One look at the cover of Flannery O’Connor’s debut novel makes clear what is central to the story. The red heart, wrapped in barbed wire, conjures the image of the sacred heart of Jesus, but I doubt most Catholic readers will be able to persevere through this heady and often gruesome novel–but they certainly should!
If you have known me for more than a minute, you’ll know two things about me: I am a writer (of mysteries mainly) and I am a Catholic. When I was first considering converting, a poet friend of mine gave me a book of letters between Shelby Foote and Walker Percy, two southern writers whose friendship waxed and waned over the decades. At one point, Foote expresses his trepidation over Percy’s conversion to Catholicism, believing that religious orthodoxy would restrict his freedom of expression and thus hinder his writing.
Anyone who fears the limiting effects religion will have on their fiction should immediately read Wise Blood and have their fears dispelled. While the novel overflows with Christian symbolism–the tree (the cross) that Sabbath dances in while Haze Motes wrestles with the theological underpinnings of his new “Church Without Christ,” the illuminated cloud that seems to wear a curling white beard (the father) and then transforms into a bird (the holy spirit) before moving away from Haze, the swine that populate the narrarive in various carnations–the story itself is neither sentimental nor heavy handed. In the true high-modern fashion, these symbols are used holistically, as a braided thread that ties the narrative together, and while religious and quasi religious figures run rampant–in the guise of preachers and prophets and messiahs–none of them are admirable or worth emulating.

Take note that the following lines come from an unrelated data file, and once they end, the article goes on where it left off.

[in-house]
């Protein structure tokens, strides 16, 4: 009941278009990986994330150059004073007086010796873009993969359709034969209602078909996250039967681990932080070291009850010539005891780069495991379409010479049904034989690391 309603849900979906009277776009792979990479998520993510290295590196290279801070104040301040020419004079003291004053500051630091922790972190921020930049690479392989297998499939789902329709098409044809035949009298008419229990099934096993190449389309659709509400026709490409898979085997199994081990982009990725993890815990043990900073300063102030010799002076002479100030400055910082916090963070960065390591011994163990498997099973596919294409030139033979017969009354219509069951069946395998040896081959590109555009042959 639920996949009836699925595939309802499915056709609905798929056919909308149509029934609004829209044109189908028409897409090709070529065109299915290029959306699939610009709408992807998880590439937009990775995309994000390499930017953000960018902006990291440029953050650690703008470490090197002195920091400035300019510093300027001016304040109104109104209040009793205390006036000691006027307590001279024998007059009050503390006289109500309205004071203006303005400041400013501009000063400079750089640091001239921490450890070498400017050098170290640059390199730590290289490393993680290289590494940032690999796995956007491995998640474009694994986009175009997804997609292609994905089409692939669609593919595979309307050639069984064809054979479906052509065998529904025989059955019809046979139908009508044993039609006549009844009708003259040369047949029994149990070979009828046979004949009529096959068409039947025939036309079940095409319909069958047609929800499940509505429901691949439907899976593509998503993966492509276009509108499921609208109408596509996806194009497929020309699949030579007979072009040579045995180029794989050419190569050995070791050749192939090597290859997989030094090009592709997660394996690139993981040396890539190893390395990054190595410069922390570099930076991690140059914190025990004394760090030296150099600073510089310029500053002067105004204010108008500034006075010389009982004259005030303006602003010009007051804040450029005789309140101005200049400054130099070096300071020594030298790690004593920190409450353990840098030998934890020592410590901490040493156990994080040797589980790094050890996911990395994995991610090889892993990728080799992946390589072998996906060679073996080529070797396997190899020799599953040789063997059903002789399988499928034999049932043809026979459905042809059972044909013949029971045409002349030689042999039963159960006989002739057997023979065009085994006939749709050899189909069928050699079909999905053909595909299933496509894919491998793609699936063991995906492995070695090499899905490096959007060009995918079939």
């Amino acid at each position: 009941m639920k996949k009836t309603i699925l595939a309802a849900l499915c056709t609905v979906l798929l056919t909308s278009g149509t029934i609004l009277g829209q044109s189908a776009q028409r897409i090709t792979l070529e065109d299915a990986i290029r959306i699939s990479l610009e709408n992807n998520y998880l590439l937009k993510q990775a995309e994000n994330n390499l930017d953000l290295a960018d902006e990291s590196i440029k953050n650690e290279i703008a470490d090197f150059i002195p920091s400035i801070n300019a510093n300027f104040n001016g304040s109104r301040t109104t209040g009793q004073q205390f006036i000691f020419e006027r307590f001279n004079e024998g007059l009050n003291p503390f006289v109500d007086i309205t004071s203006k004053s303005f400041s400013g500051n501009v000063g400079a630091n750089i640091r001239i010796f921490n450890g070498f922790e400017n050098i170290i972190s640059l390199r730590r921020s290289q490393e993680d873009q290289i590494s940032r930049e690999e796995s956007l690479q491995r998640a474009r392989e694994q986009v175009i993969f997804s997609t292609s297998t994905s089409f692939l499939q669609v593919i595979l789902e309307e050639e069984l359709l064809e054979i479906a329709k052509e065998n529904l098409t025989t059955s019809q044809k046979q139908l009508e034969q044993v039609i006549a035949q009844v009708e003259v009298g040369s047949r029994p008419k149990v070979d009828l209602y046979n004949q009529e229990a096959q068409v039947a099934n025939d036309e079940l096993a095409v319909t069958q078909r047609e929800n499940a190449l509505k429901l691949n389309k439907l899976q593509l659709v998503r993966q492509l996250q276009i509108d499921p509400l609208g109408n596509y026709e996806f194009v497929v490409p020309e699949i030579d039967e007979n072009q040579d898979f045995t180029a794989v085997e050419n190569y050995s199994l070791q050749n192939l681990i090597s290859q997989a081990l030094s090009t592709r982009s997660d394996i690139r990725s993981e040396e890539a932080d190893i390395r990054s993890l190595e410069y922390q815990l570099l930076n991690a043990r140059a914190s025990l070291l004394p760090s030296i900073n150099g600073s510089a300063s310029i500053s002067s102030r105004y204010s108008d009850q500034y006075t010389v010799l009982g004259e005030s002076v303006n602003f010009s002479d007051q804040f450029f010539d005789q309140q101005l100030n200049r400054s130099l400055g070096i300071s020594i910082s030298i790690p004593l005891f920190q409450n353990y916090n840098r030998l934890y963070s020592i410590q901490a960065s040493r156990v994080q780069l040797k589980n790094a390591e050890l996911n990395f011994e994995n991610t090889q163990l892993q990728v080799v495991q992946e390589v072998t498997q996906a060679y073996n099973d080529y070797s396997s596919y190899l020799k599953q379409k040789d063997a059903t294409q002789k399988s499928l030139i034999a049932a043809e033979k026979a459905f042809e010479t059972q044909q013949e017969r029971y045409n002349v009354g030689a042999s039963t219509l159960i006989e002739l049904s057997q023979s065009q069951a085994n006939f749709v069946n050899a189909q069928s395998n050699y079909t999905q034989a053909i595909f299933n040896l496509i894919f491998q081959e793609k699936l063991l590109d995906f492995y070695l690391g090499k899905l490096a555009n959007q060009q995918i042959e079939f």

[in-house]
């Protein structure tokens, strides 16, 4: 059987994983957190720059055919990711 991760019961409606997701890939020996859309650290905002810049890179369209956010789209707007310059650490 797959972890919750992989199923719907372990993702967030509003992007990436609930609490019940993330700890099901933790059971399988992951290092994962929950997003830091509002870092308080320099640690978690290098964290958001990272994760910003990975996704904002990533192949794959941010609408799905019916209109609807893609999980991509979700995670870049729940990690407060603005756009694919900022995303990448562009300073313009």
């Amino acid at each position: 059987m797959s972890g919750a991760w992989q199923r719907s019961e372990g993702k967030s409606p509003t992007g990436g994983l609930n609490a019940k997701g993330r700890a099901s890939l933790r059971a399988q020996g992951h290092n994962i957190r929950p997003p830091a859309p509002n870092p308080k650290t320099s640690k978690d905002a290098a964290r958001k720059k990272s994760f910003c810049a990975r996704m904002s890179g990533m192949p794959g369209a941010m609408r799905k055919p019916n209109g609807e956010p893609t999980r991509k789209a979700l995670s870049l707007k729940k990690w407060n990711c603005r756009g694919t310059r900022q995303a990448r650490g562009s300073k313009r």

When orthodoxy does arise in the novel, it is shrouded in mystery, the unseen and the unspoken, a thing that can be contemplated but not known; and though the protagonist is “a Christian malgré lui” (in spite of himself) as O’Connor states in her author’s note, he is neither stereotypical nor laudable. After we discover that Haze Motes has turned to acts of mortification, placing rocks and broken glass in his shoes, barbed wire around his chest, it becomes clear that he does not understand what he is doing or why. In fact, his very name suggests that his vision of the world is hazy as though he has the proverbial mote in his eyes.
While a foundational reading of the Gospels and Sophocles’ Oedipus trilogy will add depth to the understanding of this sledgehammer of a book, Wise Blood stands on its own thanks to the tension, which is as taut as a worship singer’s guitar strings, and the characters, who are both incredibly unlikable and incredibly compelling. Though our sympathy is not engaged, we are–until the very last image and beyond.
For this first essay, Calvino draws inspiration from the story of Perseus and Medusa and the play of heaviness and lightness the story contains. The sight of Medusa induces petrifaction, yet the droplets of blood the drip from her severed head produce the Pegasus, an ultimate symbol of lightness. He then juxtaposes two Roman writers, Lucretius and Ovid, the prior of whom explores the atomic nature of reality, the seemingly solid world “composed of unalterable atoms” (11) while the latter concerns himself with external forms that change at a whim—from woman to lotus tree, from Arachne to spider—because of the mythological common substance inside all things. One author finds lightness through scientific inquiry, the other through the fables of myth. He also juxtaposes two Italian poets, Guido Cavalcanti whose vagueness he prefers over Dante Alighieri’s concreteness, comparing a phrase written by Cavalcanti and then altered by Dante: “e bianca neve scender senza venti” (and white snow falling on a windless day) which becomes in Dante’s Inferno “come di neve in alpe sanza vento” (like snow on mountains on a windless day) (17). The distinction of mountain versus air is minute but important to Calvino. The final image, one Shakespeare returns to again and again, is the moon, that object of light that is ever changing and conceals as much as it reveals. Calvino believes literature shouldn’t accurately represent the weight of the world but should instead serve as a magic carpet, as Kafka’s flying bucket or, to return to the original image, as the Pegasus, taking us up and away into the realm of the imagination.